that they must contain much truth to have established
and maintained themselves.  In like manner, new ideas
should also receive just consideration so long as their


advocates strive to persuade people and do not try to
knock their brains out.  But, new or old, no idea should
be made a fetich -- and democracy is no exception to the
rule.  As an idea, democracy should be thoughtfully,
even respectfully, considered, as something which con-
tains a deal of truth and which has done much good in
the world. As a fetich, democracy has no more virtue
than Mumbo-Jumbo or a West African ju-ju.
  The fact is that modern science is unquestionably
bringing the democratic dogma under review.  And it
is high time that scientists said so frankly.   Nothing
would be more laughable, if it were not so pathetic, than
the way scientists interlard their writings (which clearly
imply criticism of the democratic philosophy) with asides
like:   "Of course, this isn't really against democracy,
you know."
   Now these little pinches of incense cast upon the demo-
cratic altar may keep near-heretics in good standing.
But it is unworthy of the scientific spirit, and (what is
more important) it seriously retards progress.  Genuine
progress results from combining old and new truth into a
higher synthesis which, bound by inherent affinity, will,
like a chemical combination, "stay put."  Arbitrarily
coupling truth and error, however, results in something
which compares, not to chemical synthesis, but to a me-
chanical mixture about as stable as oil and water, which
will be forever separating and must be continually shaken
up.  Obviously, out of such a mixture no new synthesis
can ever come.
   When, therefore, believers in race betterment are ac-


ccused of being "undemocratic," they should answer:
"Right you are! Science, especially biology, has dis-
closed the falsity of certain ideas like 'natural equality,'
and the omnipotence of environment, on which the demo-
cratic concept is largely based.  We aim to take the sound
elements in both the traditional democratic and aristo-
cratic philosophies and combine them in a higher syn-
thesis -- a new philosophy worthy of the race and the
civilization that we visualize."
  Of course, it may be asked why, if this new philosophy
is such a synthesis, it might not be called "Aristo-democ-
racy," or even "Neo-Democracy."  To which I would
answer that I have no basic objection, provided we all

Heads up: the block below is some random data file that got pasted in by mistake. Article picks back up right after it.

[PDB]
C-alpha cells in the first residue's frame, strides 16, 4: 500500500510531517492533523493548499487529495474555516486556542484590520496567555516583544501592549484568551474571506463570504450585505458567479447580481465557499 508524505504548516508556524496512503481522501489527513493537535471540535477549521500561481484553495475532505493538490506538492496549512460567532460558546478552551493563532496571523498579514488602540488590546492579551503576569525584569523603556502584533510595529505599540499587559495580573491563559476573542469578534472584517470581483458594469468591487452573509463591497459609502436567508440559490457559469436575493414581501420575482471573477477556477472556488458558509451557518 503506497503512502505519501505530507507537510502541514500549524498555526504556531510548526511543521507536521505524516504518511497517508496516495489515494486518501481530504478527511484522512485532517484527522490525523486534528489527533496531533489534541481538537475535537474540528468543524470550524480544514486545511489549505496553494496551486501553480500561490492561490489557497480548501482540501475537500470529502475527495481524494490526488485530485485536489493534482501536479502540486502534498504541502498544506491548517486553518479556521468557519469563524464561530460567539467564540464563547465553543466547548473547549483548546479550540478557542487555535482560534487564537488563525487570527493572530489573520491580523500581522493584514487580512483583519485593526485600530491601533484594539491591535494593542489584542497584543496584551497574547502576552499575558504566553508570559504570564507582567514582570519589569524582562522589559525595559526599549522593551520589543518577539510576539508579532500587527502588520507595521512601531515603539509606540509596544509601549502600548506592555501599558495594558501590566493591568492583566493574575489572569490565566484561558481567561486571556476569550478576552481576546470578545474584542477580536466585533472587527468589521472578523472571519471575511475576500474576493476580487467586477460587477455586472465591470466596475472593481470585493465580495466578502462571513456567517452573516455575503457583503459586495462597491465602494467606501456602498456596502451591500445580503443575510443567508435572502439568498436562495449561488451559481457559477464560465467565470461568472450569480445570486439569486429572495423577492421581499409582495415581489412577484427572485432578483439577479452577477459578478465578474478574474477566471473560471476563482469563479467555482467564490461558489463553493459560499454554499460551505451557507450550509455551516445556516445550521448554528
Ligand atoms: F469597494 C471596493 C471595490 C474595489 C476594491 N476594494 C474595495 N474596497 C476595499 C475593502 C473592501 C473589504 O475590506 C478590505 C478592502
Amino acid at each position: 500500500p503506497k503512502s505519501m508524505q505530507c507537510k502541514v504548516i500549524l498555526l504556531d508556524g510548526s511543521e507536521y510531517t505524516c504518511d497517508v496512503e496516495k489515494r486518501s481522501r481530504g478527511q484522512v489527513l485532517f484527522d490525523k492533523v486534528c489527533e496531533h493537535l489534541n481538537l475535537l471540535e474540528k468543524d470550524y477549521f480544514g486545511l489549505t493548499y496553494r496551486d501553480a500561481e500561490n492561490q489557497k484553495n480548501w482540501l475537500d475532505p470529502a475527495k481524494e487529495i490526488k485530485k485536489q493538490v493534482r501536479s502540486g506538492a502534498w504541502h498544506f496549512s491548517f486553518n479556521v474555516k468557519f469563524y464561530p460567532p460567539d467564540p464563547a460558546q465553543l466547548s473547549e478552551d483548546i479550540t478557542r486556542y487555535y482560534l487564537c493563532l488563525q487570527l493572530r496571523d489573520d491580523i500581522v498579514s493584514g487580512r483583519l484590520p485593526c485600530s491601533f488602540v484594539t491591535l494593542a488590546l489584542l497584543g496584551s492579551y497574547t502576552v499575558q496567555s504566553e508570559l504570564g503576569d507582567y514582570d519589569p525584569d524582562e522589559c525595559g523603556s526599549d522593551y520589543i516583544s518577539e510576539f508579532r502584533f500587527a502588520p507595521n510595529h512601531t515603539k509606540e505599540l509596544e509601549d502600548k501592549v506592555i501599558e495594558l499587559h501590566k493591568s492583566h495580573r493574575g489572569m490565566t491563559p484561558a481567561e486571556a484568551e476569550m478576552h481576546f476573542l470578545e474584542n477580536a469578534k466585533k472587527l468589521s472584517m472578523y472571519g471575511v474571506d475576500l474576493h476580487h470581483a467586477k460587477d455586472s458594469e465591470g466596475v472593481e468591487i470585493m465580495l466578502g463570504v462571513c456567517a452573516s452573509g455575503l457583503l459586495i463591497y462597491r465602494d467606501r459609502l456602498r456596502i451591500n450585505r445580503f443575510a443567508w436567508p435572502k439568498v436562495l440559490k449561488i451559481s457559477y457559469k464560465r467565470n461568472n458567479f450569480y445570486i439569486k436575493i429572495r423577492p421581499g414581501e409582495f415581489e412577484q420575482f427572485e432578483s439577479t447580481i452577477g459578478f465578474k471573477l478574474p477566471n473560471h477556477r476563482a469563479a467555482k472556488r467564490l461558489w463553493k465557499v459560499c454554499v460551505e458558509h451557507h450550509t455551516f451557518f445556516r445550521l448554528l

agree on the facts.  Labels matter comparatively little.
It is the things labelled which count.
  Yet, after all, labels do have a certain value.  If they
mean precisely what they say, this in turn means exact
information as to the facts and hence avoids the pos-
sibility of unsound reasoning based on faulty premises.
Now I believe that, for the time being at any rate, the new
philosophy should he called "Neo-Aristocracy";  be-
cause it involves first of all the disestablishment of the
democratic cult and the rehabilitation of the discredited
aristocratic idea.  For, despite its many unsound ele-
ments, the aristocratic idea does contain something en-
nobling which must be preserved and incorporated into
the philosophy of the morrow.  Today, therefore, the
value of the aristocratic principle should he emphasized
as a healthy intellectual reaction against the overweening
preponderance of the democratic idea.  Generations


hence, when the elimination of degeneracy, and even of
mediocrity shall have produced something like generalized
superiority, the approach to real equality between men
will have become so evident that their philosophy of life
may better be termed "Neo-Democracy." Other times,
other fashions.  Let us not usurp the future.
 One last point should be carefully noted.  When I
speak of Neo-Aristocracy as applicable to-day, I refer
to outlook, not practice.  At present no basic political
changes are either possible or desirable. Certainly, any
thought of our existing social upper classes as "Neo-
Aristocracies" would be, to put it mildly, a bad joke.
We have already seen that, while these classes do un-
questionably contain the largest percentage of superior
strains, they are yet loaded down with mediocrities and
are peppered with degenerates and inferiors.  We must
absolutely banish the notion that Neo-Aristocracy will
perpetuate that cardinal vice of traditional aristocracy.
-- caste.  Classes there probably will be; but these classes,
however defined their functions, will be extremely fluid
as regards the individuals who compose them.  No true
superior, wherever born, will be denied admission to the
highest class; no person, whenever born, can stay in a
class unless he measures up to specifications.
   The attainment of Neo-Aristocracy implies a long
political evolution, the exact course of which is probably
unpredictable.  However a recognition of the goal and
of the fundamental principles involved should help us
on our way.
  That way will assuredly be long.  At best, it will prob-


ably take many generations. It may take many cen-
turies.  Who knows whether our present hopes are not
dreams; whether the forces of chaos will not disrupt
civilization and plunge & us into a "Dark Age."
   Well, even so, there would be left -- faith. For, may
we not believe that those majestic laws of life which now
stand revealed will no more pass utterly from human
ken than have other great discoveries like the sowing of
grain and the control of fire?  And, therefore, may we
not hope that, if not to-day, then in some better time,
the race will insure its own regeneration?  To doubt
this would be to deny that mysterious, primal urge which,
raising man from the beast, lifts his eyes to the stars.